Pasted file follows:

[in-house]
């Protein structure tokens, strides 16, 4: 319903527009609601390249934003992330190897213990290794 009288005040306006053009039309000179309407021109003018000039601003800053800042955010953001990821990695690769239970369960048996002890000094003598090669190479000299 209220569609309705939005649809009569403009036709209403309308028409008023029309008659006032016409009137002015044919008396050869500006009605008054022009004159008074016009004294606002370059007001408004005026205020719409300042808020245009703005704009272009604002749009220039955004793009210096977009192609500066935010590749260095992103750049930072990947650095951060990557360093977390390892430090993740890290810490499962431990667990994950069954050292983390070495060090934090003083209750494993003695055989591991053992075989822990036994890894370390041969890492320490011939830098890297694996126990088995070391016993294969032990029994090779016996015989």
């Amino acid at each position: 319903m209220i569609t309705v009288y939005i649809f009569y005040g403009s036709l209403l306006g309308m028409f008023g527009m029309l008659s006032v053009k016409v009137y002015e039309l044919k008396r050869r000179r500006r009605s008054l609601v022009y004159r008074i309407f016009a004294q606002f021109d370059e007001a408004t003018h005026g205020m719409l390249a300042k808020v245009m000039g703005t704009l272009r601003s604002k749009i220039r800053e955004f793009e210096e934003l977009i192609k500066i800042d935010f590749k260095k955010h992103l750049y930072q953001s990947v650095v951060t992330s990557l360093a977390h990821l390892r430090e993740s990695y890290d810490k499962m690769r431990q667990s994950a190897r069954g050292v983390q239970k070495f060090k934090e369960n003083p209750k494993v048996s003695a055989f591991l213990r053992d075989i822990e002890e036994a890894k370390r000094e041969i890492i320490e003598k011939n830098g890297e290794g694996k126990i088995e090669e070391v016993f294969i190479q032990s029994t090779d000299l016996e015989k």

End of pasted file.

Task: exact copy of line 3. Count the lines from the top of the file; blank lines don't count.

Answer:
């Amino acid at each position: 319903m209220i569609t309705v009288y939005i649809f009569y005040g403009s036709l209403l306006g309308m028409f008023g527009m029309l008659s006032v053009k016409v009137y002015e039309l044919k008396r050869r000179r500006r009605s008054l609601v022009y004159r008074i309407f016009a004294q606002f021109d370059e007001a408004t003018h005026g205020m719409l390249a300042k808020v245009m000039g703005t704009l272009r601003s604002k749009i220039r800053e955004f793009e210096e934003l977009i192609k500066i800042d935010f590749k260095k955010h992103l750049y930072q953001s990947v650095v951060t992330s990557l360093a977390h990821l390892r430090e993740s990695y890290d810490k499962m690769r431990q667990s994950a190897r069954g050292v983390q239970k070495f060090k934090e369960n003083p209750k494993v048996s003695a055989f591991l213990r053992d075989i822990e002890e036994a890894k370390r000094e041969i890492i320490e003598k011939n830098g890297e290794g694996k126990i088995e090669e070391v016993f294969i190479q032990s029994t090779d000299l016996e015989k």